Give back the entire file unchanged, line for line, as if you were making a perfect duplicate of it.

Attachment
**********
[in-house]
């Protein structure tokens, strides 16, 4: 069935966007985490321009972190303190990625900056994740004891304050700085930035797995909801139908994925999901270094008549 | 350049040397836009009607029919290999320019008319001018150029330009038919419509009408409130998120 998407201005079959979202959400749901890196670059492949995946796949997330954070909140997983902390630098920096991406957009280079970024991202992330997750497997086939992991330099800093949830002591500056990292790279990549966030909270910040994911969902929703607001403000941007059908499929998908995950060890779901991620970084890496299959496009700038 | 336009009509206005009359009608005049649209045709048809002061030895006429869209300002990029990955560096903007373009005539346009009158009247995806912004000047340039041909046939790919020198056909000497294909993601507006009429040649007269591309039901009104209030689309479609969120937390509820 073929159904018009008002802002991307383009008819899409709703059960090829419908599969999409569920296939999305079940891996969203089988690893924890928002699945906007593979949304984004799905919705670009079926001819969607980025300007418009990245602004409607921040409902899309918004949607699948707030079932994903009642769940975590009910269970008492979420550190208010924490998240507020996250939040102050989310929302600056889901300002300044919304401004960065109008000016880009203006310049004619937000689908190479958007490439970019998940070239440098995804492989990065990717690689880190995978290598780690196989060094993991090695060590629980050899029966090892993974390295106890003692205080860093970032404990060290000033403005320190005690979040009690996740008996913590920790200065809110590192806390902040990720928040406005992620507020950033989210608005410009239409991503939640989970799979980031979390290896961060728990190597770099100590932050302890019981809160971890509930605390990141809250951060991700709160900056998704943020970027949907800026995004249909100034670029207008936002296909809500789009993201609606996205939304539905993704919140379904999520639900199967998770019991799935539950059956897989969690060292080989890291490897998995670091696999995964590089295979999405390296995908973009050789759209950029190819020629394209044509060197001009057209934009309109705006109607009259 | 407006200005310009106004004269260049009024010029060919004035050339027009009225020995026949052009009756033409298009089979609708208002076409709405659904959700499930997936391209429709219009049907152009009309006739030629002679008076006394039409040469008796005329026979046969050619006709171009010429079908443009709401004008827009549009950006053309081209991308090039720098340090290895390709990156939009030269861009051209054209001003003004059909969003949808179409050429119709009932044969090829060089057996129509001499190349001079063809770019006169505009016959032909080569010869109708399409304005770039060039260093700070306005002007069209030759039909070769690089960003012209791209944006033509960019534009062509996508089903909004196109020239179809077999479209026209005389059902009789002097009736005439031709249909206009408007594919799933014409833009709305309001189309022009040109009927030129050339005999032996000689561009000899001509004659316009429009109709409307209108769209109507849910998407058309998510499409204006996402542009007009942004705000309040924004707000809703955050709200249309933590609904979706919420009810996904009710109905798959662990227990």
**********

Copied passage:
[in-house]
């Protein structure tokens, strides 16, 4: 069935966007985490321009972190303190990625900056994740004891304050700085930035797995909801139908994925999901270094008549 | 350049040397836009009607029919290999320019008319001018150029330009038919419509009408409130998120 998407201005079959979202959400749901890196670059492949995946796949997330954070909140997983902390630098920096991406957009280079970024991202992330997750497997086939992991330099800093949830002591500056990292790279990549966030909270910040994911969902929703607001403000941007059908499929998908995950060890779901991620970084890496299959496009700038 | 336009009509206005009359009608005049649209045709048809002061030895006429869209300002990029990955560096903007373009005539346009009158009247995806912004000047340039041909046939790919020198056909000497294909993601507006009429040649007269591309039901009104209030689309479609969120937390509820 073929159904018009008002802002991307383009008819899409709703059960090829419908599969999409569920296939999305079940891996969203089988690893924890928002699945906007593979949304984004799905919705670009079926001819969607980025300007418009990245602004409607921040409902899309918004949607699948707030079932994903009642769940975590009910269970008492979420550190208010924490998240507020996250939040102050989310929302600056889901300002300044919304401004960065109008000016880009203006310049004619937000689908190479958007490439970019998940070239440098995804492989990065990717690689880190995978290598780690196989060094993991090695060590629980050899029966090892993974390295106890003692205080860093970032404990060290000033403005320190005690979040009690996740008996913590920790200065809110590192806390902040990720928040406005992620507020950033989210608005410009239409991503939640989970799979980031979390290896961060728990190597770099100590932050302890019981809160971890509930605390990141809250951060991700709160900056998704943020970027949907800026995004249909100034670029207008936002296909809500789009993201609606996205939304539905993704919140379904999520639900199967998770019991799935539950059956897989969690060292080989890291490897998995670091696999995964590089295979999405390296995908973009050789759209950029190819020629394209044509060197001009057209934009309109705006109607009259 | 407006200005310009106004004269260049009024010029060919004035050339027009009225020995026949052009009756033409298009089979609708208002076409709405659904959700499930997936391209429709219009049907152009009309006739030629002679008076006394039409040469008796005329026979046969050619006709171009010429079908443009709401004008827009549009950006053309081209991308090039720098340090290895390709990156939009030269861009051209054209001003003004059909969003949808179409050429119709009932044969090829060089057996129509001499190349001079063809770019006169505009016959032909080569010869109708399409304005770039060039260093700070306005002007069209030759039909070769690089960003012209791209944006033509960019534009062509996508089903909004196109020239179809077999479209026209005389059902009789002097009736005439031709249909206009408007594919799933014409833009709305309001189309022009040109009927030129050339005999032996000689561009000899001509004659316009429009109709409307209108769209109507849910998407058309998510499409204006996402542009007009942004705000309040924004707000809703955050709200249309933590609904979706919420009810996904009710109905798959662990227990």